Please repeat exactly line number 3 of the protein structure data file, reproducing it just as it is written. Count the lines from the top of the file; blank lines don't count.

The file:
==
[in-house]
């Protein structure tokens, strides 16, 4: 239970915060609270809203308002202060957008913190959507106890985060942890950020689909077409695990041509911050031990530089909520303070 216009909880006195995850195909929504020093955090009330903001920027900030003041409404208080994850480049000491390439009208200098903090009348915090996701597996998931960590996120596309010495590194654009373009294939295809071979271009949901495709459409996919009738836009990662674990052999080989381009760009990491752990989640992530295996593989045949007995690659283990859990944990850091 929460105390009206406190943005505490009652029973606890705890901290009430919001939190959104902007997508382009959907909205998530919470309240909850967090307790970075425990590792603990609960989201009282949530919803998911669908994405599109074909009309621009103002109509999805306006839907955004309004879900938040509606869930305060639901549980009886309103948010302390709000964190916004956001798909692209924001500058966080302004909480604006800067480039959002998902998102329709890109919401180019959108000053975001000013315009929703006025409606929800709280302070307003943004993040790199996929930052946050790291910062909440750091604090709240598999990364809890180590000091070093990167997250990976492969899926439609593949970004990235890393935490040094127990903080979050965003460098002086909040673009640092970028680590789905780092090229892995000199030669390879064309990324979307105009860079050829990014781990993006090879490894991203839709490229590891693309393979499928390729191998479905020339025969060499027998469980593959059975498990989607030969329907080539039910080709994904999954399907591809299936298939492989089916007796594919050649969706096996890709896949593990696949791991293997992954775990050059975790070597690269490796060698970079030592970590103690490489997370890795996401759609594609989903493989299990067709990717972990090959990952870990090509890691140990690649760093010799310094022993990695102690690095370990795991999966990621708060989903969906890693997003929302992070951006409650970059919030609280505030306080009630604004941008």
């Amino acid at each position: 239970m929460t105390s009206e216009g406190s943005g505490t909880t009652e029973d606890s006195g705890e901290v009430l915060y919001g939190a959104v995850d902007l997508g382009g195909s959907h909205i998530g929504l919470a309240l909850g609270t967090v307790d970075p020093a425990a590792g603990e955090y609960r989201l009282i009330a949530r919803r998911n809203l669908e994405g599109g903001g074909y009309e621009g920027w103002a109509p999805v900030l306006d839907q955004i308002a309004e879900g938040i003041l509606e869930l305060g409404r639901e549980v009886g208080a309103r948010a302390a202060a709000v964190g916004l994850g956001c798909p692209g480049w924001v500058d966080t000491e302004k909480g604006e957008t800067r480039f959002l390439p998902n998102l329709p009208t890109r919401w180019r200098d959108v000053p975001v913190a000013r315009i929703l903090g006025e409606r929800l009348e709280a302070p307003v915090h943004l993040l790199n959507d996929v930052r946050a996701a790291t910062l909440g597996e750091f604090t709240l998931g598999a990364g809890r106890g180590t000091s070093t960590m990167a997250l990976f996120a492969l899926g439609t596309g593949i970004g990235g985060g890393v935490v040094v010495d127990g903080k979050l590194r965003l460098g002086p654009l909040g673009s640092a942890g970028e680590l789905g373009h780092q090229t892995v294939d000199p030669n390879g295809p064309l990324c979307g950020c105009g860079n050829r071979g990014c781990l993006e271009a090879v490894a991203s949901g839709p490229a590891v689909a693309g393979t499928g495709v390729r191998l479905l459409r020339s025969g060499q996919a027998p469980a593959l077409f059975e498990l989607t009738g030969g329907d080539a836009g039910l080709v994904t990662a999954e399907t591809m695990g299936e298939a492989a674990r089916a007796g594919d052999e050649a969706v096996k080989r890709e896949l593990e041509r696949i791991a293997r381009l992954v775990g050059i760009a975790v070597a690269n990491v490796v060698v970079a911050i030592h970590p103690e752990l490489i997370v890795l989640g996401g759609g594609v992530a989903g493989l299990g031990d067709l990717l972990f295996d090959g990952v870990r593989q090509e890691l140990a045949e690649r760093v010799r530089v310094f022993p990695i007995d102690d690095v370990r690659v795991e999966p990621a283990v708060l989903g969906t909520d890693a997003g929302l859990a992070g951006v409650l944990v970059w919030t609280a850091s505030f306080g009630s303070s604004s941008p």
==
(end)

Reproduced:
């Amino acid at each position: 239970m929460t105390s009206e216009g406190s943005g505490t909880t009652e029973d606890s006195g705890e901290v009430l915060y919001g939190a959104v995850d902007l997508g382009g195909s959907h909205i998530g929504l919470a309240l909850g609270t967090v307790d970075p020093a425990a590792g603990e955090y609960r989201l009282i009330a949530r919803r998911n809203l669908e994405g599109g903001g074909y009309e621009g920027w103002a109509p999805v900030l306006d839907q955004i308002a309004e879900g938040i003041l509606e869930l305060g409404r639901e549980v009886g208080a309103r948010a302390a202060a709000v964190g916004l994850g956001c798909p692209g480049w924001v500058d966080t000491e302004k909480g604006e957008t800067r480039f959002l390439p998902n998102l329709p009208t890109r919401w180019r200098d959108v000053p975001v913190a000013r315009i929703l903090g006025e409606r929800l009348e709280a302070p307003v915090h943004l993040l790199n959507d996929v930052r946050a996701a790291t910062l909440g597996e750091f604090t709240l998931g598999a990364g809890r106890g180590t000091s070093t960590m990167a997250l990976f996120a492969l899926g439609t596309g593949i970004g990235g985060g890393v935490v040094v010495d127990g903080k979050l590194r965003l460098g002086p654009l909040g673009s640092a942890g970028e680590l789905g373009h780092q090229t892995v294939d000199p030669n390879g295809p064309l990324c979307g950020c105009g860079n050829r071979g990014c781990l993006e271009a090879v490894a991203s949901g839709p490229a590891v689909a693309g393979t499928g495709v390729r191998l479905l459409r020339s025969g060499q996919a027998p469980a593959l077409f059975e498990l989607t009738g030969g329907d080539a836009g039910l080709v994904t990662a999954e399907t591809m695990g299936e298939a492989a674990r089916a007796g594919d052999e050649a969706v096996k080989r890709e896949l593990e041509r696949i791991a293997r381009l992954v775990g050059i760009a975790v070597a690269n990491v490796v060698v970079a911050i030592h970590p103690e752990l490489i997370v890795l989640g996401g759609g594609v992530a989903g493989l299990g031990d067709l990717l972990f295996d090959g990952v870990r593989q090509e890691l140990a045949e690649r760093v010799r530089v310094f022993p990695i007995d102690d690095v370990r690659v795991e999966p990621a283990v708060l989903g969906t909520d890693a997003g929302l859990a992070g951006v409650l944990v970059w919030t609280a850091s505030f306080g009630s303070s604004s941008p």